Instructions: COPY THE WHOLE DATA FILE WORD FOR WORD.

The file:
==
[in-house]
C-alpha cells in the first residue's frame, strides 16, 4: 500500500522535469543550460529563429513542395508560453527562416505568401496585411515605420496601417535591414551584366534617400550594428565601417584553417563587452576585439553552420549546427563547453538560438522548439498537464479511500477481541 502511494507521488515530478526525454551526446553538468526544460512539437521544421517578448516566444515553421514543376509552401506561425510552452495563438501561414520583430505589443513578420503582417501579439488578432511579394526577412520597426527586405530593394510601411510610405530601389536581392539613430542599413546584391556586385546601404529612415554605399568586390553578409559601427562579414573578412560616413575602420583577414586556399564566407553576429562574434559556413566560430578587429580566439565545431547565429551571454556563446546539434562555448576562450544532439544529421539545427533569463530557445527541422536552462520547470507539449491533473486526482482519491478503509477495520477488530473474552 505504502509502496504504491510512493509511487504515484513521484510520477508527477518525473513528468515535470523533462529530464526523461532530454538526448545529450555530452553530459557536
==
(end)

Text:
[in-house]
C-alpha cells in the first residue's frame, strides 16, 4: 500500500522535469543550460529563429513542395508560453527562416505568401496585411515605420496601417535591414551584366534617400550594428565601417584553417563587452576585439553552420549546427563547453538560438522548439498537464479511500477481541 502511494507521488515530478526525454551526446553538468526544460512539437521544421517578448516566444515553421514543376509552401506561425510552452495563438501561414520583430505589443513578420503582417501579439488578432511579394526577412520597426527586405530593394510601411510610405530601389536581392539613430542599413546584391556586385546601404529612415554605399568586390553578409559601427562579414573578412560616413575602420583577414586556399564566407553576429562574434559556413566560430578587429580566439565545431547565429551571454556563446546539434562555448576562450544532439544529421539545427533569463530557445527541422536552462520547470507539449491533473486526482482519491478503509477495520477488530473474552 505504502509502496504504491510512493509511487504515484513521484510520477508527477518525473513528468515535470523533462529530464526523461532530454538526448545529450555530452553530459557536